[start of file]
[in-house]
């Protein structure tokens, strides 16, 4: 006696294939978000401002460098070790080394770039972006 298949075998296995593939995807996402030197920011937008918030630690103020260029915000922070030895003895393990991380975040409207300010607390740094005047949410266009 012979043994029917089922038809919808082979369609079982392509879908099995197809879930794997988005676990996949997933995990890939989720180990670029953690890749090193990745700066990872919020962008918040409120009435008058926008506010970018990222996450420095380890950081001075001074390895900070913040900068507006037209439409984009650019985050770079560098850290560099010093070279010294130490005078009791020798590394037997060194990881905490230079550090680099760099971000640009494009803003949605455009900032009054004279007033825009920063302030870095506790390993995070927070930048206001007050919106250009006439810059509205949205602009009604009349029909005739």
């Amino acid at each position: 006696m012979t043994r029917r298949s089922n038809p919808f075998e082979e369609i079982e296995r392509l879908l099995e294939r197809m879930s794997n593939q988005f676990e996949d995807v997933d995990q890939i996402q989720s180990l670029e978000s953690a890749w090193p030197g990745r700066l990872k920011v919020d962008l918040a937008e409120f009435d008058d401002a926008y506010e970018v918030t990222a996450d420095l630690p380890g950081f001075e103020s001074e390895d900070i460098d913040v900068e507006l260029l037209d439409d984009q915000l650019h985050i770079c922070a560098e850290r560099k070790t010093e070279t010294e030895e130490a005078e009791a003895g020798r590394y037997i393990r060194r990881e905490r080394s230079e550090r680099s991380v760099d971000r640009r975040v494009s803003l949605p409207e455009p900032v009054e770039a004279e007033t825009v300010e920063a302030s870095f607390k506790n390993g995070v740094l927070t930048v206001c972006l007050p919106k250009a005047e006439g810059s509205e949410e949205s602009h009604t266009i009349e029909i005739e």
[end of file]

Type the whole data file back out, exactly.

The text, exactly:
[in-house]
């Protein structure tokens, strides 16, 4: 006696294939978000401002460098070790080394770039972006 298949075998296995593939995807996402030197920011937008918030630690103020260029915000922070030895003895393990991380975040409207300010607390740094005047949410266009 012979043994029917089922038809919808082979369609079982392509879908099995197809879930794997988005676990996949997933995990890939989720180990670029953690890749090193990745700066990872919020962008918040409120009435008058926008506010970018990222996450420095380890950081001075001074390895900070913040900068507006037209439409984009650019985050770079560098850290560099010093070279010294130490005078009791020798590394037997060194990881905490230079550090680099760099971000640009494009803003949605455009900032009054004279007033825009920063302030870095506790390993995070927070930048206001007050919106250009006439810059509205949205602009009604009349029909005739």
């Amino acid at each position: 006696m012979t043994r029917r298949s089922n038809p919808f075998e082979e369609i079982e296995r392509l879908l099995e294939r197809m879930s794997n593939q988005f676990e996949d995807v997933d995990q890939i996402q989720s180990l670029e978000s953690a890749w090193p030197g990745r700066l990872k920011v919020d962008l918040a937008e409120f009435d008058d401002a926008y506010e970018v918030t990222a996450d420095l630690p380890g950081f001075e103020s001074e390895d900070i460098d913040v900068e507006l260029l037209d439409d984009q915000l650019h985050i770079c922070a560098e850290r560099k070790t010093e070279t010294e030895e130490a005078e009791a003895g020798r590394y037997i393990r060194r990881e905490r080394s230079e550090r680099s991380v760099d971000r640009r975040v494009s803003l949605p409207e455009p900032v009054e770039a004279e007033t825009v300010e920063a302030s870095f607390k506790n390993g995070v740094l927070t930048v206001c972006l007050p919106k250009a005047e006439g810059s509205e949410e949205s602009h009604t266009i009349e029909i005739e």